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Search Warrants

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Search Warrants & Probable Cause
Dale Langston
American Intercontinental University

This paper examines the many factors of search warrants it will examine the process by which a search warrant may be applied for and issued, focusing on the requirements of the Fourth Amendment. This paper will also describe probable cause and the standard by which the cause is fulfilled. In addition, it will describe and discuss at least two forms of searches that do not need a warrant. Also discussed in the study is warrant less searches, if the reasons are compelling, and if all requests require probable cause exists or exceptions.

Search Warrants & Probable Cause
Search warrants are issued when there is probable cause and it needs one. If a police officer was to walk into your household and search it without consent or a search warrant, they not only get into trouble, but what they might find could be thrown out at the hearing and does not count against you. Occasionally there are even searches that will not involve a search warrant which means whatever they do discovery can become trouble for you as well as can be used alongside you in court.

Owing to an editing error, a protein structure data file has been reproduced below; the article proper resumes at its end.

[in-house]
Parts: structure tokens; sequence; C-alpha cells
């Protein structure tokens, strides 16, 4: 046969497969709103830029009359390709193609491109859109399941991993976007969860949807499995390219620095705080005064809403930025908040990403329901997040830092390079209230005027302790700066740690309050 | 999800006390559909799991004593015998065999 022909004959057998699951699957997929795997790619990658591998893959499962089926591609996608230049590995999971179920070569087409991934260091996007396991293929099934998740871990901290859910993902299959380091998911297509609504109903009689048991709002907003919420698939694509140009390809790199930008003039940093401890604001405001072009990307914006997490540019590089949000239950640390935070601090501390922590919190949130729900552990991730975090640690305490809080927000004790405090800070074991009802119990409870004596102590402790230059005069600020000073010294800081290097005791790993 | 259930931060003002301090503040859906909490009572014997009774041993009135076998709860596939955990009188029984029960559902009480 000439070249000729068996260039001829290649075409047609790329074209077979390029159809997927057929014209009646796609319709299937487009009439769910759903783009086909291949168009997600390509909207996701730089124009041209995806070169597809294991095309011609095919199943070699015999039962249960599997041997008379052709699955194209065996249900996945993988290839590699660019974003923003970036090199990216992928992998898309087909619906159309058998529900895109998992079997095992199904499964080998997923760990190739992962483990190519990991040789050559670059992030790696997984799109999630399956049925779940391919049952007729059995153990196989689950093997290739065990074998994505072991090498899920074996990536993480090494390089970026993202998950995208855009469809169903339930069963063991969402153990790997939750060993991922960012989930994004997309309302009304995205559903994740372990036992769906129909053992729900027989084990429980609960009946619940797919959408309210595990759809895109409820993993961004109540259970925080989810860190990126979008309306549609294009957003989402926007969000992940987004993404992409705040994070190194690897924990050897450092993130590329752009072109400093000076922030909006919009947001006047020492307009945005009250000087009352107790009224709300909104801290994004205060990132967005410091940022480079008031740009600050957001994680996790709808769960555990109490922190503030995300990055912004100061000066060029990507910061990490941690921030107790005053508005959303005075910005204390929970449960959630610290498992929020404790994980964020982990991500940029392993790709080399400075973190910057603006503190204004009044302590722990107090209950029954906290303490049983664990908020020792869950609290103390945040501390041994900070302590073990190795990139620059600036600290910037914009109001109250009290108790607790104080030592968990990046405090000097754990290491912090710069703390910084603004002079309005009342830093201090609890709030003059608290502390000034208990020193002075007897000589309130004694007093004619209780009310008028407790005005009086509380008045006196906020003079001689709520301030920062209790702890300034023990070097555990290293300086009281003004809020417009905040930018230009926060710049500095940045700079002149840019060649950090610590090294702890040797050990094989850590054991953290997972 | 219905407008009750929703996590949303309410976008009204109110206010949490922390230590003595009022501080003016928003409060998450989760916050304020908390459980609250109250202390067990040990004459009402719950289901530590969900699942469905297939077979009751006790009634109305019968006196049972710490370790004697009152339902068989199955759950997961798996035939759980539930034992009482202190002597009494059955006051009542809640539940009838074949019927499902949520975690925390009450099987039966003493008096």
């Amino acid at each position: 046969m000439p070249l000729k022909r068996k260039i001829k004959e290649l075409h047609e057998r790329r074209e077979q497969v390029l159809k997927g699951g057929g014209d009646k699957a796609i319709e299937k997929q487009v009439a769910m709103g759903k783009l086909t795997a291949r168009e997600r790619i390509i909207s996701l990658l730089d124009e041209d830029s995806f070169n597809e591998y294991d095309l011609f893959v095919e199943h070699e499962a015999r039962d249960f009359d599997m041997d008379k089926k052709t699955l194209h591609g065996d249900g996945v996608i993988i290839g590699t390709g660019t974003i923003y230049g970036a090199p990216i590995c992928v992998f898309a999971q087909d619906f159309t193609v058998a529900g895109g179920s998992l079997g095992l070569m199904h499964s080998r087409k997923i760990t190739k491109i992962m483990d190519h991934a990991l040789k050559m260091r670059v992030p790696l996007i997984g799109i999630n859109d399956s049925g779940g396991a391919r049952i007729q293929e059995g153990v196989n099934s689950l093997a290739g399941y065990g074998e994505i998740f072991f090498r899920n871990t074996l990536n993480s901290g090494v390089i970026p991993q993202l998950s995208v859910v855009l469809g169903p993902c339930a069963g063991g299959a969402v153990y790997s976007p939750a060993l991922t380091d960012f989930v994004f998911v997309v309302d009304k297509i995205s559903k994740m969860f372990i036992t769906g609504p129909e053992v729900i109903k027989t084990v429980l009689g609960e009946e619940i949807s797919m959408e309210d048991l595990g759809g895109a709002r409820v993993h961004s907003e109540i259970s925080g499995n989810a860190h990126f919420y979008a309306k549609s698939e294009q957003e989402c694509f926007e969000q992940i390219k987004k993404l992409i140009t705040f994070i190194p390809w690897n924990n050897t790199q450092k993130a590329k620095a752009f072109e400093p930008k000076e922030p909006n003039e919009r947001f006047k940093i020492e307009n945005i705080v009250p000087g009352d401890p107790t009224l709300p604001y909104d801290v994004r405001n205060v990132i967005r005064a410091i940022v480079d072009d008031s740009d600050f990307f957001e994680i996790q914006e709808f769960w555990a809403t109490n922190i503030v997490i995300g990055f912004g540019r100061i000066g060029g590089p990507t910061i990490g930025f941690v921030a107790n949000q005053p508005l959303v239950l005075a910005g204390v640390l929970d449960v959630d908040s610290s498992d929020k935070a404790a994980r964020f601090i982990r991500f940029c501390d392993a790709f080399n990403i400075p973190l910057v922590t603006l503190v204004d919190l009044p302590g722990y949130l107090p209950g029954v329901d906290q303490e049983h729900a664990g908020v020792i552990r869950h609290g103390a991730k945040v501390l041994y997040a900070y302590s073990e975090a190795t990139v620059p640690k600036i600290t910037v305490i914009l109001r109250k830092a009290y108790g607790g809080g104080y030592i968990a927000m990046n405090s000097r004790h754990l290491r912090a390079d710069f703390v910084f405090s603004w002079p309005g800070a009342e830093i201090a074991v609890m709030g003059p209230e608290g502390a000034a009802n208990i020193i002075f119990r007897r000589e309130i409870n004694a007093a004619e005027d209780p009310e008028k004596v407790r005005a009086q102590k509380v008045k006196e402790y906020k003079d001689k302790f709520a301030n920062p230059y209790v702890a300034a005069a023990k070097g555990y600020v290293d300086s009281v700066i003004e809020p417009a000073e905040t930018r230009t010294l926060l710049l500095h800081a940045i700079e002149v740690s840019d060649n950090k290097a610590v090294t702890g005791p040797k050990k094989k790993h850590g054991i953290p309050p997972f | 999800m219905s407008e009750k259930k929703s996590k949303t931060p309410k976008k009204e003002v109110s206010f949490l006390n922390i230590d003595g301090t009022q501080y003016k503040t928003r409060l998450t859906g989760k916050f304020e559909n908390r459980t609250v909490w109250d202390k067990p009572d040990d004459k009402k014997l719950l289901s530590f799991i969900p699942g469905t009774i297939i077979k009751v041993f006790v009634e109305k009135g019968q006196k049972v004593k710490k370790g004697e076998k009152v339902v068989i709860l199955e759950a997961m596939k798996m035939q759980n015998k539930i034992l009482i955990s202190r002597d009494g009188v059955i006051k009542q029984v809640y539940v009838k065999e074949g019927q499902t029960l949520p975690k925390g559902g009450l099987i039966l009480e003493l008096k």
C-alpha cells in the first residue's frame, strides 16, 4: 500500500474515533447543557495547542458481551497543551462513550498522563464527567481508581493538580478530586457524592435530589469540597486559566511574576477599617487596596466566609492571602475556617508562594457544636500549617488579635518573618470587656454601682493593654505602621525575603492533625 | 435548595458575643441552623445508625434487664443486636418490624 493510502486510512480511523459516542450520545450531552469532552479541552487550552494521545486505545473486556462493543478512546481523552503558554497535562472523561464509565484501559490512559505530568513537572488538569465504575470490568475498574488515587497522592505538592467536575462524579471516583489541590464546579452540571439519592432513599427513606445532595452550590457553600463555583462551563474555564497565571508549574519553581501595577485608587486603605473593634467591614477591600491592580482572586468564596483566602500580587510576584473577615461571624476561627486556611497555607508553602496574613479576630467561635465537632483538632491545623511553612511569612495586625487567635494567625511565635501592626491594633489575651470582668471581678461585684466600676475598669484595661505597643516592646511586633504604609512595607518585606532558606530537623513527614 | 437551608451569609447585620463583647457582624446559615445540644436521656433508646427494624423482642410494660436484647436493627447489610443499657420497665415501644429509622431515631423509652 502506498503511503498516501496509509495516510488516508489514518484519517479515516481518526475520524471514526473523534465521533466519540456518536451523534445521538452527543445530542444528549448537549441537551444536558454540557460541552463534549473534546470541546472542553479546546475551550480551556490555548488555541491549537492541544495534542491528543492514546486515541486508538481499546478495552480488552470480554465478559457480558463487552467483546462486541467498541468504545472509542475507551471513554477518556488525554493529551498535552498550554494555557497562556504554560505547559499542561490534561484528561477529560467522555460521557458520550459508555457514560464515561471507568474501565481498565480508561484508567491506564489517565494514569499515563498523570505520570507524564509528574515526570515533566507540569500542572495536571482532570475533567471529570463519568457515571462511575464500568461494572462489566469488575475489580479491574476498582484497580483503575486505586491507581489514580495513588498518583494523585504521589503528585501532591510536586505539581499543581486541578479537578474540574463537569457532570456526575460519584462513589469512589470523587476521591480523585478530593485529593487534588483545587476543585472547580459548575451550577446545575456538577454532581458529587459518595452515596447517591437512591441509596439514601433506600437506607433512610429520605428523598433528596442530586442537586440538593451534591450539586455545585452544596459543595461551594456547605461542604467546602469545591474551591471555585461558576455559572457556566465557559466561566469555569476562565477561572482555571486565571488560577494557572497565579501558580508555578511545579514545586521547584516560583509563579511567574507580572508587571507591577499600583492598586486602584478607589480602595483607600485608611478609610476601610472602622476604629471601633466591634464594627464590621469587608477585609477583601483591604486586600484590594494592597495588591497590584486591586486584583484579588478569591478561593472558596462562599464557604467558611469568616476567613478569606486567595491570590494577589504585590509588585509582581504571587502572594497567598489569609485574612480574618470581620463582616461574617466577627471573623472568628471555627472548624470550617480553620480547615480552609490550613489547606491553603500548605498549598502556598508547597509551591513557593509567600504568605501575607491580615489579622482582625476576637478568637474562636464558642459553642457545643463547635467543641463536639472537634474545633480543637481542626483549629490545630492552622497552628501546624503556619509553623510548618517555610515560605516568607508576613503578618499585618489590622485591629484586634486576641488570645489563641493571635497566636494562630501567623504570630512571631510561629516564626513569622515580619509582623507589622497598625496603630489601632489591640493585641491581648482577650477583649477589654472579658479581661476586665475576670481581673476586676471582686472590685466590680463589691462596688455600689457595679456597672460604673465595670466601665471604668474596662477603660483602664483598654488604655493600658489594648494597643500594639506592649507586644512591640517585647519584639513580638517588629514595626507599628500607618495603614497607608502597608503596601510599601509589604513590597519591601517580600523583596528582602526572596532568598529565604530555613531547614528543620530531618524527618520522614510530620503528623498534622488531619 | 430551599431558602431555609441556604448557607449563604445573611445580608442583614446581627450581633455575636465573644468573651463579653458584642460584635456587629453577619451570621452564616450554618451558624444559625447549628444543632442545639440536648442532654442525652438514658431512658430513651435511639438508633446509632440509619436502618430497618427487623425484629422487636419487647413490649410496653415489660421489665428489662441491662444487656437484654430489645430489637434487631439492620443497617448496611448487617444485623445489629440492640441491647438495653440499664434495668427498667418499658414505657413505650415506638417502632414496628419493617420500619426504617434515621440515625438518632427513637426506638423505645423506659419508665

Under the Fourth Amendment, to law enforcement or anyone else in this field, individuals need be safe in their households and in their individuals against arbitrary searches and seizures (Schmalleger, 2012). Fourth Amendment states: "The right of the people to have protection of their persons, houses, papers, and effects, against unreasonable searches and seizures shall not be violated, and no warrants shall issue, but upon probable cause, supported by Oath or affirmation, and particularly describing the place to be searched, and the persons or things be arrested “(Schmalleger, 2012). Fourth amendment come to be active December 15, 1791 by Congress.
A search warrant authorizes police to search for evidence of...

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